The use of nanoparticles and other nanoscale materials has been gathering a lot of significant interest in recent years and has even adapted into its own interdisciplinary field of science known as nanomedicine. Whilst there are still some issues to be ironed out within the nanomedicine field, it has brought about great advances within medicine, including many nanoparticle-based therapies for cancer. Given that the alternative to such treatments is longer periods of intensive chemotherapy and radiotherapy (although some therapies still use these processes but the cancer killing effects are more enhanced), there has been a lot of research dedicated to fighting cancer within the nanomedicine sector.
Cancer is currently on the rise. Currently, around every 1 in 8 males in the UK will be diagnosed with prostate cancer, with there being a significantly higher risk if the males are older, or if there is a pre-existing history of the cancer in the family. There are a range of nanoparticle therapeutic treatments undergoing developments, some of which are used to enhance the effects of chemotherapy and radiotherapy, whereas others deliver specific drugs to cancer cells.
Nanocarrier vessels are the most widely used therapeutic treatment for all types of cancer, as it enables the cancer-killing drug payload to be delivered to a specific site of interest (i.e. the tumour), whereupon the drug is released to the cancer cells, thus destroying them, whilst leaving the surrounding healthy cells undamaged. The same is true for prostate cancer, where specific drugs designed to kill prostate cancer cells can be loaded into the nanocarriers. Even though their regulatory viability is questionable, nanocarriers offer a much safer route to killing cancer cells (i.e. without causing unnecessary damage to healthy tissue), but not all nanocarriers are a viable option because of their inability to be excreted efficiently.
A lot of research in the early days of nanocarrier drug delivery systems focused on vessels of an inorganic nature, yet these are the types that are troublesome to break down or excrete. This has caused a shift in the types of nanocarrier vessels undergoing research at the fundamental level nowadays, and the shift has been towards organic-based vessels, such as liposomes. The shift has been attributed to a few factors, such as a much wider range of usable delivery vessels, but the most significant factors as to why organic nanocarriers are being used more and more is due to their much higher bioavailability, biocompatibility and the ability to be excreted by the body.
Another growing area, both academically and commercially, is the use of magnetic nanoparticles, i.e. nanoparticles composed of iron oxide to thermally treat cancer cells. Whilst iron oxide nanoparticles themselves are not highly biocompatible, their surface can be functionalized with biocompatible organic groups, such as polyethylene glycol (PEG), to make them suitable for use within the body. These particles can be directed remotely using an external magnetic field to the site of interest. Once the nanoparticles reach the cancerous site, they can be activated to undergo Brownian motion, which releases heat and destroys the cancer cells.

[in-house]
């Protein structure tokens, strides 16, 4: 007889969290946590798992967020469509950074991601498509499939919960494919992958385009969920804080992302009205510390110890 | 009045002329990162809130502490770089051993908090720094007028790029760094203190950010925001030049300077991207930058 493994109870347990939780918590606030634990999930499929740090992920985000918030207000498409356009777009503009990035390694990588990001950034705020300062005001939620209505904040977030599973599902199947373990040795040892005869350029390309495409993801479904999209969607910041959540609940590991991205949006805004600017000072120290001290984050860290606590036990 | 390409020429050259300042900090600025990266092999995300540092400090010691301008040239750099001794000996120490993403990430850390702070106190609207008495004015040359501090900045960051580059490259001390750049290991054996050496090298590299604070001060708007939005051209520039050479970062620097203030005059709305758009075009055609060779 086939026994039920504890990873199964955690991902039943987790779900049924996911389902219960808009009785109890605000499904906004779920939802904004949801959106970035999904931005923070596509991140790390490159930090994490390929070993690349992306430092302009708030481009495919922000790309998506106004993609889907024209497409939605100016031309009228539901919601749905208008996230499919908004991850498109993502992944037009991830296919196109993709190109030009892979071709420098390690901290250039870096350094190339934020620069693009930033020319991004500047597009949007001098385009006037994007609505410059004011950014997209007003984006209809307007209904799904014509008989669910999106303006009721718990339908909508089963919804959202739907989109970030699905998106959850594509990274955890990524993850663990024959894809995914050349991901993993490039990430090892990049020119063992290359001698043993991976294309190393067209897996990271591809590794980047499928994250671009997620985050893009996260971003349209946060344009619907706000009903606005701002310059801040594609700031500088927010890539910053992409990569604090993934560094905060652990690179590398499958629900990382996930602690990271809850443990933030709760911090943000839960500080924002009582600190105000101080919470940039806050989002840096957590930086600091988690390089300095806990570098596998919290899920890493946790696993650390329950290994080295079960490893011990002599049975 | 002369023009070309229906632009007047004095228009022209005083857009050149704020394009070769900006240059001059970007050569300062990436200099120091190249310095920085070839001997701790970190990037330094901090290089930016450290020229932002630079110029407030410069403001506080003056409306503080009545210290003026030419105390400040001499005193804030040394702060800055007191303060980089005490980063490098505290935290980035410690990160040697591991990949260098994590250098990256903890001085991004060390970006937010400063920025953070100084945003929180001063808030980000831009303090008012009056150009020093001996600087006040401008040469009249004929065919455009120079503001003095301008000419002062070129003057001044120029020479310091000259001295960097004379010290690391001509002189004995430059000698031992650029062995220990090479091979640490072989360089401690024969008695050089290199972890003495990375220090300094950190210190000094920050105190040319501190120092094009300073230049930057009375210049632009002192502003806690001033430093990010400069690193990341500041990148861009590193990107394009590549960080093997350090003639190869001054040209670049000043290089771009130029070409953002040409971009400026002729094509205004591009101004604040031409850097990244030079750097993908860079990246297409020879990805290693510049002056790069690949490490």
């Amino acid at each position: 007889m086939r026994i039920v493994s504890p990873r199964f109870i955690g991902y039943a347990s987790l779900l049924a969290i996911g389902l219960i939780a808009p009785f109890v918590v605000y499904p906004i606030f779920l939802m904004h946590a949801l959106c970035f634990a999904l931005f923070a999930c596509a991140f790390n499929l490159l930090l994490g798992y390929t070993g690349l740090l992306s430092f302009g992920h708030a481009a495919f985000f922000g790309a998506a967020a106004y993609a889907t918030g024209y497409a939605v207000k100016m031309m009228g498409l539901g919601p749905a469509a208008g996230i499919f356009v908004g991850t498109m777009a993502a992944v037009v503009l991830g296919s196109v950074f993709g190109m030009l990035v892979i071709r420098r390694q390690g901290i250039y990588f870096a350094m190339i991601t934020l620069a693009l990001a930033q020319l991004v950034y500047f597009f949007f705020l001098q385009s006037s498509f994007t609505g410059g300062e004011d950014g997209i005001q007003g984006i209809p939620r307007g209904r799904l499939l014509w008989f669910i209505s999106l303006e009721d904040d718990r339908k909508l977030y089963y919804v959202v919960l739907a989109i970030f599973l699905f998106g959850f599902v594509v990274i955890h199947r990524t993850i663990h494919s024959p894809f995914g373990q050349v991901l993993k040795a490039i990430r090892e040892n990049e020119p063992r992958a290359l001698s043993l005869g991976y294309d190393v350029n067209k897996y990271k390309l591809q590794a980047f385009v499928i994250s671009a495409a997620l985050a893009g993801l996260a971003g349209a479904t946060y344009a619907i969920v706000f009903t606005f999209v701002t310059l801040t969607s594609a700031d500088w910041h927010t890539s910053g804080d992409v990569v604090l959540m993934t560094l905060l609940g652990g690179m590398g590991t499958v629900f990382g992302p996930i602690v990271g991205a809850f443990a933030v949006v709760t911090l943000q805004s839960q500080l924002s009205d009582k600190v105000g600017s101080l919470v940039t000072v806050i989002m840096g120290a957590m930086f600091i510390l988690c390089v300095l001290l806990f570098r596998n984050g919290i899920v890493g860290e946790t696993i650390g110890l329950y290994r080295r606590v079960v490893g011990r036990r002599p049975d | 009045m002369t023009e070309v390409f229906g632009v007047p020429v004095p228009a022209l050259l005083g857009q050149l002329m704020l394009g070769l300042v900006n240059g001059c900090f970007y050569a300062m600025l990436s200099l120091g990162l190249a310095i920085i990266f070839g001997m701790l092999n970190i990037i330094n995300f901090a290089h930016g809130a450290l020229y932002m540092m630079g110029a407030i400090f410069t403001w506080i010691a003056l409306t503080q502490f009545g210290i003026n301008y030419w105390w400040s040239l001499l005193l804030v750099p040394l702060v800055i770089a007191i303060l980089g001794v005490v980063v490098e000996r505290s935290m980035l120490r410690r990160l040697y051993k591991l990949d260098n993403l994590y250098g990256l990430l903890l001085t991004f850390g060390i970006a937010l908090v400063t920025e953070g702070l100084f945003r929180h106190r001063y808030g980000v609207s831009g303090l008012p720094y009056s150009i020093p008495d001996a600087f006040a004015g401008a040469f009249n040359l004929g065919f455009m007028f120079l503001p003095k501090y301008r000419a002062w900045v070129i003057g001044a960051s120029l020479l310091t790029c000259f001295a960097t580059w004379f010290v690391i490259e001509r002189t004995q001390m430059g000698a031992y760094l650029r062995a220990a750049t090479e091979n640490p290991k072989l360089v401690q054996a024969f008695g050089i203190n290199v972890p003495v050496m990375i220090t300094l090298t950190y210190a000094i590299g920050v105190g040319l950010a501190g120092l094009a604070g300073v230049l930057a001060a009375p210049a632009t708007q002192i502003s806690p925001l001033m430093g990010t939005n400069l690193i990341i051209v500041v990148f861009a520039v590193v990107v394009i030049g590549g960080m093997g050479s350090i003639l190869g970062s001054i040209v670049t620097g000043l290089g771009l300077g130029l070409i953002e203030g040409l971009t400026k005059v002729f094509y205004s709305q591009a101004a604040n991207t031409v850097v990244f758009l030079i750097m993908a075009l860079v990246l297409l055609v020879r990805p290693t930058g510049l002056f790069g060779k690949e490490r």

Nanoparticle Therapy in Recent News
Nanoparticle-based therapies for tackling prostate cancer has recently been in the news since a paper emerged in the Nature open-access journal, Scientific Reports. This new report details that their new therapy can be used to kill cancer cells and make tumours more sensitive to chemotherapy (a two-fold approach) and it is thought that it will reach clinical trials soon. Whilst it is a therapy that can be used with prostate cancer, it has also been stated that it is also usable for breast cancer.
The researchers use a core-shell lipid polymer hybrid nanoparticle to deliver two different drugs, rather than the conventional encapsulation of one drug, to the cancerous prostate. Both drugs used in the therapy are already FDA approved, which makes the transition to the clinic a lot smoother. One drug is an anti-cancer drug, known as docetaxel, and the other is a multiple sclerosis drug, known as fingolimod, that makes tumours more sensitive to chemotherapy treatments.
Both drugs have their disadvantages when used in a traditional capacity. Fingolimod is known to supress the immune system and be toxic in the blood, whereas docetaxel can produce serious side effects if the tumour is resistant to chemotherapy. So, by using a nanocarrier to target the specific area of interest, both drugs can know be administered together, with a much lower risk than ever before, to help kill cancerous prostate cell
Prostate Cancer UK: https://prostatecanceruk.org/prostate-information